Sofia Novello is Mom of two and the Special Events Organiser at the Harold Acton Library, the Library of the British Institute in Florence. Here she talks to MumAbroad Life about the Library, the cultural and educational events it offers, and why it is important to encourage an interest in books and reading in children of all ages.
What role does the British Institute in Florence play in Anglo-Florentine cultural life?
The British Institute of Florence was established in 1917 by a group of Englishmen and Italians to provide cultural and linguistic exchange between Britain and Italy. For almost a hundred years it has occupied a special place in Florence’s vibrant cultural life, acting as a key educational resource and focus point between the city and its Anglophone visitors. In 2017, the Institute has celebrated its centenary and its aim for the next hundred years is to better serve our students, local residents and visitors to Florence, by developing and extending our cultural programme of events, improve access to UK students through bursaries, to high quality tuition of art history, offering exceptional opportunities in the birthplace of the Renaissance, continue to provide the highest quality language tuition in English and Italian. And make our unique archive, which preserves the extraordinarily rich stories of the Anglo Florentines, more accessible to the public through the continued employment of a professional archivist and the acquisition of new collections.
The Harold Acton Library has a large lending collection of books in English. How does it acquire its books?
The Library was born from smaller donated collections and has matured into the present collection of over 58,000 volumes of books. The collection gives particular focus to History of Art, English and Italian literature and language, History, Travel, The Grand Tour, and Music. About 500 new titles are added to the collection every year. The British Institute receives no funding from the UK Government but we are very fortunate to be able to count on the generous support of donors both institutional and individual for the maintenance of the Library and Archives. One practical way that users of the library can help is to buy a book for us. On our website we have compiled a list of desired books which we would love to add to the collection if people would like to donate a book. We also rely on donations for children’s books in English, so if you have a book your children don’t use anymore, take it to the library and give it a new life!
What books does the Library offer for children?
The Harold Acton Library has developed a varied children’s collection over the years and we now have a children’s section in the library with picture books, patterned concept books, rhyming books, fables and books for kids and young adults which are kept in the cosy children’s room of the Library with a beautiful view over the river Arno.
Can children become members of the library?
Yes, the Library is open to all. We have a Junior membership for children aged 0 to 14 years old. With 20 euros they can borrow items from the children’s collection and take part in the events for children that we organise throughout the year. We also have a Family membership for 3 or more people (this is an Annual membership and it costs 110 euros for 3 members, each additional child pays 20 euros).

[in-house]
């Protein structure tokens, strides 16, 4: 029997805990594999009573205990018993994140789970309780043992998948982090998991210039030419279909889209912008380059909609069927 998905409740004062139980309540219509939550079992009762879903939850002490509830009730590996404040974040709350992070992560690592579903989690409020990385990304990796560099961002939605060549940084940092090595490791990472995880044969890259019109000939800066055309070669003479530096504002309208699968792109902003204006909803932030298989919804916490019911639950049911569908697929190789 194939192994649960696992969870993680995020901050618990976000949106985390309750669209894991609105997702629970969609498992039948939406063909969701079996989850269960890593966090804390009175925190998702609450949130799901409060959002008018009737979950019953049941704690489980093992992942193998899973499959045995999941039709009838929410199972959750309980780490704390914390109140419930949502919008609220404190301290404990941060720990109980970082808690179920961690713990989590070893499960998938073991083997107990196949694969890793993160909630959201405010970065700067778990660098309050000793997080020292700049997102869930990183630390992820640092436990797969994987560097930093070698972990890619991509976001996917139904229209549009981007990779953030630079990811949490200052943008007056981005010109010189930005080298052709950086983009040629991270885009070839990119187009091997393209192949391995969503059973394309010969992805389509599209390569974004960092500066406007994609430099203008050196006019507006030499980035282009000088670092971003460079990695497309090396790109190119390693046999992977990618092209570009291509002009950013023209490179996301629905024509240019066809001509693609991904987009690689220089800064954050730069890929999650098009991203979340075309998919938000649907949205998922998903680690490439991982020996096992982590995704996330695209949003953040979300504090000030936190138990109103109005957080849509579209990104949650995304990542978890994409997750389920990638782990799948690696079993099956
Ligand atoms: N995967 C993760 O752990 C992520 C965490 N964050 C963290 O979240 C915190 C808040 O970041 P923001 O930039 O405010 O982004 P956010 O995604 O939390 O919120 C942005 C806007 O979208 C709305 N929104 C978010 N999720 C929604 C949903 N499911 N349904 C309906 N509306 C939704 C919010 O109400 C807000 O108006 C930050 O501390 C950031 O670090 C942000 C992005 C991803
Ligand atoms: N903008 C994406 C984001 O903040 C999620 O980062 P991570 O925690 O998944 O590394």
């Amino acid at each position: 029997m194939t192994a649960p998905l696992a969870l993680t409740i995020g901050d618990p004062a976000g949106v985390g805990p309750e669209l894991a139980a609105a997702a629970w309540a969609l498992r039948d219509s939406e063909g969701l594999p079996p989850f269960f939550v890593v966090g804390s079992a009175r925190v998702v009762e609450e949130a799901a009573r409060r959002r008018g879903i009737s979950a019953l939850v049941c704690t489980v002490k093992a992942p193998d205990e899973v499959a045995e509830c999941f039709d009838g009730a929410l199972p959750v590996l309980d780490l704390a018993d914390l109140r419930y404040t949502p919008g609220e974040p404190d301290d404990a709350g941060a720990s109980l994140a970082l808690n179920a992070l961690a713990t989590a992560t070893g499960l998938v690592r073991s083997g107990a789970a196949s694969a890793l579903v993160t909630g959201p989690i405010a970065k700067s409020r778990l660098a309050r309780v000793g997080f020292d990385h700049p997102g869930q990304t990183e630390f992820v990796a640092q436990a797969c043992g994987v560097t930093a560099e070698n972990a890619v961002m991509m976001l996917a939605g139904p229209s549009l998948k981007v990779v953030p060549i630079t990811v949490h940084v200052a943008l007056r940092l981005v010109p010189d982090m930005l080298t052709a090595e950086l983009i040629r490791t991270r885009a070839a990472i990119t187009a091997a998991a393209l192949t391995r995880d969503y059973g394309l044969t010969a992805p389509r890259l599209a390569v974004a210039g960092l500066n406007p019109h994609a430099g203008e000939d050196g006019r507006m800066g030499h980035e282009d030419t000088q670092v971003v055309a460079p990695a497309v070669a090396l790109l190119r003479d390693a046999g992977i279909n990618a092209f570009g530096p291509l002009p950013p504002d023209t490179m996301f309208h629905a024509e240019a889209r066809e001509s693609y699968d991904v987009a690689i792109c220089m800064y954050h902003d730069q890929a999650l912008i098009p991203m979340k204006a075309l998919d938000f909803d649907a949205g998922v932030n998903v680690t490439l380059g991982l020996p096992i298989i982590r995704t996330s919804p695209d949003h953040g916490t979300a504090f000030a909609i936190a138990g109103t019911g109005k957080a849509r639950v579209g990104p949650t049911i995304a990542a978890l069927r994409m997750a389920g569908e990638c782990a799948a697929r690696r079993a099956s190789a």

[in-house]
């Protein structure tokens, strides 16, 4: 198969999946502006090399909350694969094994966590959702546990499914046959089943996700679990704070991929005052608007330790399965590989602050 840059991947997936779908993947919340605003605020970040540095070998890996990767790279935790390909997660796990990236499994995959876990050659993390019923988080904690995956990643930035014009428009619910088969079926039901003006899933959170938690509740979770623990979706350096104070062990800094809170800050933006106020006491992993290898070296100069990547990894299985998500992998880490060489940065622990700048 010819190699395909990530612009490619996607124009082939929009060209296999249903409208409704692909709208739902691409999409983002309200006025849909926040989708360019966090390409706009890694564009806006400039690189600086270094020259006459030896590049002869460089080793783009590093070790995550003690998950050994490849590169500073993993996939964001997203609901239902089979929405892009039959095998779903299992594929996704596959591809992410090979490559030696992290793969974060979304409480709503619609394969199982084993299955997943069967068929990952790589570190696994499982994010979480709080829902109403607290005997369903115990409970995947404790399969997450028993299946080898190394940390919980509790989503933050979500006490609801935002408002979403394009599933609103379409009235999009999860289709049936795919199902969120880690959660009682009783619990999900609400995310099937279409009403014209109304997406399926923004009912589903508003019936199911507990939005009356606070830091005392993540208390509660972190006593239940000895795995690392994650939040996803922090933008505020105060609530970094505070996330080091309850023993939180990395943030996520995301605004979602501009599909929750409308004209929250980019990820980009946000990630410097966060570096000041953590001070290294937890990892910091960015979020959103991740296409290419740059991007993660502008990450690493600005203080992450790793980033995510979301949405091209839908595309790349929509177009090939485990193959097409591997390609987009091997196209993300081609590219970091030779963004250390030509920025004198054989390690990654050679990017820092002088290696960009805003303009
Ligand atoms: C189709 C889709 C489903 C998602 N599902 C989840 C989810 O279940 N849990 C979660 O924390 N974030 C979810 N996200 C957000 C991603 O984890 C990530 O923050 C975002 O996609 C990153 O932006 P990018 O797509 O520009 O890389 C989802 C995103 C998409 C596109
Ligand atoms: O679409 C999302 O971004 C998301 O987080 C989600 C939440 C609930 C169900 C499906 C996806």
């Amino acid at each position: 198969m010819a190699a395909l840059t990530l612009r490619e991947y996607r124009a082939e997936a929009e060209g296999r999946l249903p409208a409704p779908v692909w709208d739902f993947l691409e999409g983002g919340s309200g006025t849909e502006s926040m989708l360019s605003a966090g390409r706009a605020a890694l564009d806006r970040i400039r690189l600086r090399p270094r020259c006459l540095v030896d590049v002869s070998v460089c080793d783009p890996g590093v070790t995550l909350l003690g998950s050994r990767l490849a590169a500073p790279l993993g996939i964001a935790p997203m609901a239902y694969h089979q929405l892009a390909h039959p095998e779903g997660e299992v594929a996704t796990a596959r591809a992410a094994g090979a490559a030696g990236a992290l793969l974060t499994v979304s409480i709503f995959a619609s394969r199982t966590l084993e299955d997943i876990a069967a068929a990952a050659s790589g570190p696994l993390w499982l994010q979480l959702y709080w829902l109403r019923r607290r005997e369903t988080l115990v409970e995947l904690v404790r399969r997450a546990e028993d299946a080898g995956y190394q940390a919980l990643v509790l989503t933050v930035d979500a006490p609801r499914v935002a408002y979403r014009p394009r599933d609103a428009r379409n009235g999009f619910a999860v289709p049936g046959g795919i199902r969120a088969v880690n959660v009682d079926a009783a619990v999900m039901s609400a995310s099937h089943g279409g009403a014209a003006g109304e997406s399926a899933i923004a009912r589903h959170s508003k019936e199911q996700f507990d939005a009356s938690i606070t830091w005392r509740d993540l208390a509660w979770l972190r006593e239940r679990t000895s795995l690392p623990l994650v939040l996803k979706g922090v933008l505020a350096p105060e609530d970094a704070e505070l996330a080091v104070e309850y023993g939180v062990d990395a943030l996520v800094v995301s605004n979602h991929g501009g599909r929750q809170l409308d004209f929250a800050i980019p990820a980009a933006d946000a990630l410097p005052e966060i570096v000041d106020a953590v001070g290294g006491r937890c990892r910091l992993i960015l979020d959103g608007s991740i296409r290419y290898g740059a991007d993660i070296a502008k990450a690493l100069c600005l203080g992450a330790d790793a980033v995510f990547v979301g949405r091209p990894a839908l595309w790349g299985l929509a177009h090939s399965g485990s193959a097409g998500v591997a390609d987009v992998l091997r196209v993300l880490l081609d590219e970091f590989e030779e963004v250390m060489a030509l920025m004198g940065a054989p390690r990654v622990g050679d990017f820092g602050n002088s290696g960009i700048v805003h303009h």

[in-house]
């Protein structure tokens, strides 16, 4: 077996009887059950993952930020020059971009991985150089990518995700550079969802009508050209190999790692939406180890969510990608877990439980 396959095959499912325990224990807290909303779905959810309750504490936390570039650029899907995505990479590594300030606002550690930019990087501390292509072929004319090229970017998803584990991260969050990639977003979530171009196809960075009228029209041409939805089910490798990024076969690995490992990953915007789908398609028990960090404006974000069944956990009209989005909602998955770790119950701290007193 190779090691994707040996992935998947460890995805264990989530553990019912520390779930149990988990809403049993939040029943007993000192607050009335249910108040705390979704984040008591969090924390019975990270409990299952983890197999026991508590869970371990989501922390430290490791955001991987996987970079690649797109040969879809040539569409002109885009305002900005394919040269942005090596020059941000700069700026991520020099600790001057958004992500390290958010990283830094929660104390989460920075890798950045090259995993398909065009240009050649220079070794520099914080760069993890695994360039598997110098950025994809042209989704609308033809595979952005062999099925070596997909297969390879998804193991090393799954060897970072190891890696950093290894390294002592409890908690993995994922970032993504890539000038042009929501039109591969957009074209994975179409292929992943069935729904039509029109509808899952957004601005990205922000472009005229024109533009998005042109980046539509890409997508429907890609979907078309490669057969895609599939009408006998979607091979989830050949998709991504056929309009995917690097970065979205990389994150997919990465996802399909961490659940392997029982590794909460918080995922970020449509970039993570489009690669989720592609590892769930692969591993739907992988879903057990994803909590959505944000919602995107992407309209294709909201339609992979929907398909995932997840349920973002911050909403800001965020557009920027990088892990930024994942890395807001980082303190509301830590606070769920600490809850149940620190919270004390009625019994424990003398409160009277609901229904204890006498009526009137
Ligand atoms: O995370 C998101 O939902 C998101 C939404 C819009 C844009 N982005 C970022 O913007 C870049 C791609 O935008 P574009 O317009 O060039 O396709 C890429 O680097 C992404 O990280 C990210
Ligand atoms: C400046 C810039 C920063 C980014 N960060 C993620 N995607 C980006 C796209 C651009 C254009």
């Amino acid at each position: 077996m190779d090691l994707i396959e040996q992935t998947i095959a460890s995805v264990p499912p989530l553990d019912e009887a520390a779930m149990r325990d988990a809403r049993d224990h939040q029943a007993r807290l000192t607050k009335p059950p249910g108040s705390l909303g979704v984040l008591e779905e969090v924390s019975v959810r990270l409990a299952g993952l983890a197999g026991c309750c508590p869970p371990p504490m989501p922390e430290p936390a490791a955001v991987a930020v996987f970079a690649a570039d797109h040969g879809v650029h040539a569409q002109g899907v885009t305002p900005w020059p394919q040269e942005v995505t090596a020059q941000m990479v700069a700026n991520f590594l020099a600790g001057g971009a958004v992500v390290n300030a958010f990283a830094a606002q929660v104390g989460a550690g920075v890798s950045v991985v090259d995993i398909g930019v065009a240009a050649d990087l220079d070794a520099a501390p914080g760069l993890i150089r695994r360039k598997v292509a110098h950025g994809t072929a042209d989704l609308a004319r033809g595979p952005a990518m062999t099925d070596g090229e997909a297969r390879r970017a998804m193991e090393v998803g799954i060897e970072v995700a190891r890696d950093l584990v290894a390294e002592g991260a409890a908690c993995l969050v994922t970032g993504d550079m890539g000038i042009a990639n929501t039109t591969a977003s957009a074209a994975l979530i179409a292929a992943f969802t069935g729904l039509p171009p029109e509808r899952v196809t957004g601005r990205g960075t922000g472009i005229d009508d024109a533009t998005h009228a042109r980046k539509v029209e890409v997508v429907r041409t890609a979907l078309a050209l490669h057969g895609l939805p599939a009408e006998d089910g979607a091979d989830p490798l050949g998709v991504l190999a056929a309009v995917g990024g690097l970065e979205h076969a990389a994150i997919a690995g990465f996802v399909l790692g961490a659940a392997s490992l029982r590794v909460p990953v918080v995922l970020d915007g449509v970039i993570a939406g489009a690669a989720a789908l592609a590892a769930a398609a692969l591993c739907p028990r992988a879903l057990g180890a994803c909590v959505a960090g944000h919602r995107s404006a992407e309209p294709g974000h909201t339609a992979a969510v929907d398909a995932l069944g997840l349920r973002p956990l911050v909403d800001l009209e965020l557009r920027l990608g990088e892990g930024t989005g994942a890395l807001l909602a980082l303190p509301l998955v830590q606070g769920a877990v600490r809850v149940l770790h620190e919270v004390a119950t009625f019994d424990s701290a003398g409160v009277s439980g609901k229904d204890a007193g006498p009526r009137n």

What events do you organise for children?
We have a regular Story Time event. The monthly sessions last approximately one hour and introduce children aged three to eight to stories, craft activities, workshops, animated films, songs and rhymes. The reading and activities are open to members of the Library. They are held in English and run by our mother-tongue Library staff and volunteers.
Which kind of stories are the most popular with this age group of children?
Picture storybooks are very popular among our young members, and fables. Our little readers have loved listening to “The Very Hungry Caterpillar”, “Where the Wild Things Are” and “The Cat in the Hat”, stories which were read in past programmes, but have also enjoyed a classic tale like “Three little pigs”. A nice book with big, coloured pictures and an engaging narrative voice make the trick!
How important is it for young children to engage in books and storytelling activities?
Storytelling is so entertaining for little children and so stimulating. It inspires their imagination and their creativity, it enhances their empathy, it encourages the expression of their emotions, and helps to develop their listening skills. There are so many benefits attached to reading stories! We like our story time to be fully interactive, with children sitting alongside the reader, free to move around and browse the books, free to touch the book in the reader’s hand and turn the pages and participate actively to the story with questions and comments. The whole experience of storytelling is pure magic and we are happy to be able to offer a regular story time in English which seems to be so appreciated by our little ones.
Do you also organise events for older children and teenagers?
The British Institute takes part in an educational initiative called “Le Chiavi della Città” organised by Florence City Council, and offers a Library tour and quiz to primary and secondary state schools. After a Library presentation and a power-point introduction to the history of the Library and to its collections, students are asked to answer some questions in English on what they have learnt during the visit, they have to work in groups to browse the catalogue, check the bookshelves and search books in the Library.
The British Institute also offers workshops for high school students which are held in the Library on various topics of English literature and culture.
Can you describe the Harold Acton Library in 3 words?
Special, cosy, friendly
To find out more about The British Institute in Florence visit the website: www.britishinstitute.it